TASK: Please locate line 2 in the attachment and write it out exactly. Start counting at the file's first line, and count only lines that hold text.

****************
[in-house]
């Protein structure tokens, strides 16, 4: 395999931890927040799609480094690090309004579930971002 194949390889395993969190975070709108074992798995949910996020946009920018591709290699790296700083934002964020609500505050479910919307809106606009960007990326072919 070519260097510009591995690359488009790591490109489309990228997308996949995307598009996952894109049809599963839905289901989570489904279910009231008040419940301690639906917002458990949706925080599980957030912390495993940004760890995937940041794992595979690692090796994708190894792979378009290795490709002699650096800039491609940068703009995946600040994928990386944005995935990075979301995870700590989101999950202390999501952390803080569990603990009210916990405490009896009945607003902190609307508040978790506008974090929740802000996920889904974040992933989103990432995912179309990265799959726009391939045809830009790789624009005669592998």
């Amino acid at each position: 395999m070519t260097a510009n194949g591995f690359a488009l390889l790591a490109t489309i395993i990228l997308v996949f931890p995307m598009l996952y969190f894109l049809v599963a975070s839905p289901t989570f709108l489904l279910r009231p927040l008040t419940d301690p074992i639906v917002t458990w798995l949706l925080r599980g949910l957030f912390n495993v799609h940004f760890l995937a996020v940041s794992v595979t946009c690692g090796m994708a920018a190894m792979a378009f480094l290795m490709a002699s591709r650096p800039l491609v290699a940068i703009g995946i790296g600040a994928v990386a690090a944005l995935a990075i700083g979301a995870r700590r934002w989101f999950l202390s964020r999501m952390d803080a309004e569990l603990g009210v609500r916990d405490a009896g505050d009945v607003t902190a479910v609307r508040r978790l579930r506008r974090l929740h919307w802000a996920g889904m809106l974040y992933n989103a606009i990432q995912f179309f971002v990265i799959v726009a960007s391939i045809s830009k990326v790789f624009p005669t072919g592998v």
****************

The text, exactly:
């Protein structure tokens, strides 16, 4: 395999931890927040799609480094690090309004579930971002 194949390889395993969190975070709108074992798995949910996020946009920018591709290699790296700083934002964020609500505050479910919307809106606009960007990326072919 070519260097510009591995690359488009790591490109489309990228997308996949995307598009996952894109049809599963839905289901989570489904279910009231008040419940301690639906917002458990949706925080599980957030912390495993940004760890995937940041794992595979690692090796994708190894792979378009290795490709002699650096800039491609940068703009995946600040994928990386944005995935990075979301995870700590989101999950202390999501952390803080569990603990009210916990405490009896009945607003902190609307508040978790506008974090929740802000996920889904974040992933989103990432995912179309990265799959726009391939045809830009790789624009005669592998």